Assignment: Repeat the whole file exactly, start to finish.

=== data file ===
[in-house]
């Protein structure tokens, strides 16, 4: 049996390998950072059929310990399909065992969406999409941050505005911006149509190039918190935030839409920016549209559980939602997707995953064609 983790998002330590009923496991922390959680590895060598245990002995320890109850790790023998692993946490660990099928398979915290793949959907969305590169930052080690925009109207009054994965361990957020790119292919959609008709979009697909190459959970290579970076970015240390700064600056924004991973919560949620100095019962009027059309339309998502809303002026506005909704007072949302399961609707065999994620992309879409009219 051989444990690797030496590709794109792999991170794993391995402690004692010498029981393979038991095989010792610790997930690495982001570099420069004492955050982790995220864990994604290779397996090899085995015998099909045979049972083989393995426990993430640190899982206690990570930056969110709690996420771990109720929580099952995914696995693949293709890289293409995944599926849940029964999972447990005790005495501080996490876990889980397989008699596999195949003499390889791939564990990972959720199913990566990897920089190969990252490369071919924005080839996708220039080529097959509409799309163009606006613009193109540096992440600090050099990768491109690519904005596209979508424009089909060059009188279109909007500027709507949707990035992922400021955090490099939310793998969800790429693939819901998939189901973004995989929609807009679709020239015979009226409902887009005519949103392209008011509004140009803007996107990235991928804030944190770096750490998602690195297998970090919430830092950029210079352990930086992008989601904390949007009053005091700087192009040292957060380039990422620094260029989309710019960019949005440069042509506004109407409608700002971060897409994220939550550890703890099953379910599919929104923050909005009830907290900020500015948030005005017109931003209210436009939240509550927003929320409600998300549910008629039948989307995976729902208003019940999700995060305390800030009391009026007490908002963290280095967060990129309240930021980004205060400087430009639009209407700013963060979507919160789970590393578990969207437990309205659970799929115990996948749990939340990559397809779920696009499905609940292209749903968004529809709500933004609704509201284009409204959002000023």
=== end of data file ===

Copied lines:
[in-house]
């Protein structure tokens, strides 16, 4: 049996390998950072059929310990399909065992969406999409941050505005911006149509190039918190935030839409920016549209559980939602997707995953064609 983790998002330590009923496991922390959680590895060598245990002995320890109850790790023998692993946490660990099928398979915290793949959907969305590169930052080690925009109207009054994965361990957020790119292919959609008709979009697909190459959970290579970076970015240390700064600056924004991973919560949620100095019962009027059309339309998502809303002026506005909704007072949302399961609707065999994620992309879409009219 051989444990690797030496590709794109792999991170794993391995402690004692010498029981393979038991095989010792610790997930690495982001570099420069004492955050982790995220864990994604290779397996090899085995015998099909045979049972083989393995426990993430640190899982206690990570930056969110709690996420771990109720929580099952995914696995693949293709890289293409995944599926849940029964999972447990005790005495501080996490876990889980397989008699596999195949003499390889791939564990990972959720199913990566990897920089190969990252490369071919924005080839996708220039080529097959509409799309163009606006613009193109540096992440600090050099990768491109690519904005596209979508424009089909060059009188279109909007500027709507949707990035992922400021955090490099939310793998969800790429693939819901998939189901973004995989929609807009679709020239015979009226409902887009005519949103392209008011509004140009803007996107990235991928804030944190770096750490998602690195297998970090919430830092950029210079352990930086992008989601904390949007009053005091700087192009040292957060380039990422620094260029989309710019960019949005440069042509506004109407409608700002971060897409994220939550550890703890099953379910599919929104923050909005009830907290900020500015948030005005017109931003209210436009939240509550927003929320409600998300549910008629039948989307995976729902208003019940999700995060305390800030009391009026007490908002963290280095967060990129309240930021980004205060400087430009639009209407700013963060979507919160789970590393578990969207437990309205659970799929115990996948749990939340990559397809779920696009499905609940292209749903968004529809709500933004609704509201284009409204959002000023």